Bipiperidine reactants of Formula (I) which can be used in the present invention include those having two piperidine units bound to each other by a carbon-carbon single bond, said carbon-carbon single bond formed between any two of the heterocyclic ring-carbon atoms, (one carbon atom from each heterocyclic piperidine ring). Thus, bipiperidine reactants useful in the present invention include, for example, 2,2′-bipiperidines, 2,3′-bipiperidines, 2,4′-bipiperidines, 2,5′-bipiperidines, 2,6′-bipiperidines, 3,3′-bipiperidines, 3,4′-bipiperidines, 3,5′-bipiperidines, 3,6′-bipiperidines, 4,4′-bipiperidines, 4,5′-bipiperidines and 4,6′-bipiperidines. Preferably, the bipiperidine reactant used in the present invention comprises a 4,4′-bipiperidine of Formula (II):
wherein a, b, R1 and R2 are as defined above.
Bipiperidine reactants which can be used in the present invention may have from zero to four non-reactive substituents, in place of ring-saturating hydrogen atoms, on each heterocyclic ring, as represented in Formulas (I) and (II) by the symbols (R1)a and (R2)b. While it is possible for the bipiperidine reactants of Formulas (I) and (II) to have a total of eighteen (18) substituents, (i.e., wherein all hydrogen atoms have been replaced), such extensive substitution is not preferred due to factors such as steric hindrance, increased molecular weight and, depending on the nature of the substituent, detrimental hydrophobicity. Generally, when a substituent which is highly hydrophobic is present, a lesser degree of substitution is preferred. The nitrogen atoms are secondary amino functionalities and are generally not N-substituted. N-substitution, which would result in tertiary amino groups, substantially reduces the polymerization capability of the bipiperidine reactant. Thus, while N-substitution is not preferred due to polymerization reaction considerations, N-substitution wherein the substituent itself has a secondary amino functionality is possible.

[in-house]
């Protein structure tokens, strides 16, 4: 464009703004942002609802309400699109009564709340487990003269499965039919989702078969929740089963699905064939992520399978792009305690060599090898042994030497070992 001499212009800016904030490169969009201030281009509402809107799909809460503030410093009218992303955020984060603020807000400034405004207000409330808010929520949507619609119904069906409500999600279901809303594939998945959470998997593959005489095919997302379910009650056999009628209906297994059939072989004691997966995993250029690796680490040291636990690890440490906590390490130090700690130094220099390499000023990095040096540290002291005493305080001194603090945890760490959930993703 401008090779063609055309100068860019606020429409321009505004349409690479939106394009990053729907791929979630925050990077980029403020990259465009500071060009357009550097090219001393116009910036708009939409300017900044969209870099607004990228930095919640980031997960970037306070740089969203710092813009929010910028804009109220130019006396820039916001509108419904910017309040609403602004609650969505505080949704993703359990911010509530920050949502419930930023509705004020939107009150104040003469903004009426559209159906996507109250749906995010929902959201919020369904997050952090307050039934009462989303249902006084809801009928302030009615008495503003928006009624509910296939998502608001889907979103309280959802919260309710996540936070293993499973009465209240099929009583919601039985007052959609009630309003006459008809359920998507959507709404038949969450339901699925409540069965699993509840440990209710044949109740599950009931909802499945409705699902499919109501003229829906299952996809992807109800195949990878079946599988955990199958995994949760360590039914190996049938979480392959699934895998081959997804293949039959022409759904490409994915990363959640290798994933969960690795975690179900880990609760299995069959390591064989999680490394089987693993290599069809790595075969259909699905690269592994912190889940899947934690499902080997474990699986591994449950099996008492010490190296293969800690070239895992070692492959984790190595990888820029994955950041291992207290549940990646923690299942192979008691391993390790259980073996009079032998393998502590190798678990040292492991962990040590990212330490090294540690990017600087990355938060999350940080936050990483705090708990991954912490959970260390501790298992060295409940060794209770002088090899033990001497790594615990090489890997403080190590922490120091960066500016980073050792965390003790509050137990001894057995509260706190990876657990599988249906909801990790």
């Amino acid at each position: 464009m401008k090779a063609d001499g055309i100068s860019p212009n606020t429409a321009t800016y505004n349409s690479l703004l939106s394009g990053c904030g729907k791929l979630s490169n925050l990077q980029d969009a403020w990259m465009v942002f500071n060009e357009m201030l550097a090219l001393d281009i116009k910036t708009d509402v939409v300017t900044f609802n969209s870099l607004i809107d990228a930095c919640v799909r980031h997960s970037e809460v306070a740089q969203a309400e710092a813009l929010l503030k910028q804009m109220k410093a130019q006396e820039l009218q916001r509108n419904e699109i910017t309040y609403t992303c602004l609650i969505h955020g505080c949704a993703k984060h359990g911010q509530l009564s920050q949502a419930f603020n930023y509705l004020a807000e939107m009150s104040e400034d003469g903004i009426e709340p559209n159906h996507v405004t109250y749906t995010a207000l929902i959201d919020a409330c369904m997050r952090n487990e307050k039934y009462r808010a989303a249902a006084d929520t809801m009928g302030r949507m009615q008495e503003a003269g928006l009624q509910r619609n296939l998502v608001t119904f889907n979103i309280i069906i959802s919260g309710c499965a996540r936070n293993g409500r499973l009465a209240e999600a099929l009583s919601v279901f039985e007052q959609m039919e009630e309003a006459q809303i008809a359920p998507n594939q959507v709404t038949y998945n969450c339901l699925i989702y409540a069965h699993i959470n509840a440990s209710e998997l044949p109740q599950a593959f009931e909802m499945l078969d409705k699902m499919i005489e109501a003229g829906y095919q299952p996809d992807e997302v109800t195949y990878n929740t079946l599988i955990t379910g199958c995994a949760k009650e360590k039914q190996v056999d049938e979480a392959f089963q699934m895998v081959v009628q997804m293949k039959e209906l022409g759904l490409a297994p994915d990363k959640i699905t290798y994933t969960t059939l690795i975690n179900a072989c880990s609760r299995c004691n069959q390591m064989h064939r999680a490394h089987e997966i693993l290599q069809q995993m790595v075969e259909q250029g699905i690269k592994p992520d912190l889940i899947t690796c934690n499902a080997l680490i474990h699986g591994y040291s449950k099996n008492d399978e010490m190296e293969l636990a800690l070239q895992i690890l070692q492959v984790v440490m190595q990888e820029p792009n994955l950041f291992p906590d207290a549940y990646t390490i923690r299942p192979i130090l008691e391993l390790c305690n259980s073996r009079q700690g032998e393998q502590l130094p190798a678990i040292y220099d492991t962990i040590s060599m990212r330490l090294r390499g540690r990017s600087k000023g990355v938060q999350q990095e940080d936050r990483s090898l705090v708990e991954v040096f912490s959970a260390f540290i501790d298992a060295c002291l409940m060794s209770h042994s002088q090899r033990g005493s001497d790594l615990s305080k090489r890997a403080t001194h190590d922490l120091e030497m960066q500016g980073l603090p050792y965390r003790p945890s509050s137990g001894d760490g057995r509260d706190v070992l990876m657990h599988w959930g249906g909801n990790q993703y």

Non-reactive substituents which may be bound to the carbon atoms of the heterocyclic rings of the bipiperidines of Formulas (I) and (II) include, for example, alkyl, alkoxy, hydroxyl, alkylhydroxy, and halide moieties. As used herein, the term “non-reactive” shall refer to any substituent or functional moiety which is non-reactive or is at least less reactive than the secondary amino functionalities of the bipiperidine monomers with the amine-reactive reactants. While not wishing to be bound by theory, it is regarded that any substituent which is less nucleophilic than the nitrogen atoms can be incorporated into the bipiperidines. Thus, while the oxygen atoms of hydroxyl and alkylhydroxy moieties are also nucleophilic, they are less so than the nitrogen atoms of the bipiperidine reactants of Formulas (I) and (II), and are considered non-reactive substituents. Generally, any substituent, which will not interfere with the reaction between the secondary amino groups of the bipiperidine reactant and the acyl halide functionalities of the amine-reactive reactants of the present invention, may be incorporated as a non-reactive substituent in the bipiperidine reactants of Formulas (I) and (II). Additionally, the incorporation of such hydrophilic substituents, such as hydroxyl and alkylhydroxy moieties for example, can increase water permeability thus increasing flux rates of the resulting membranes.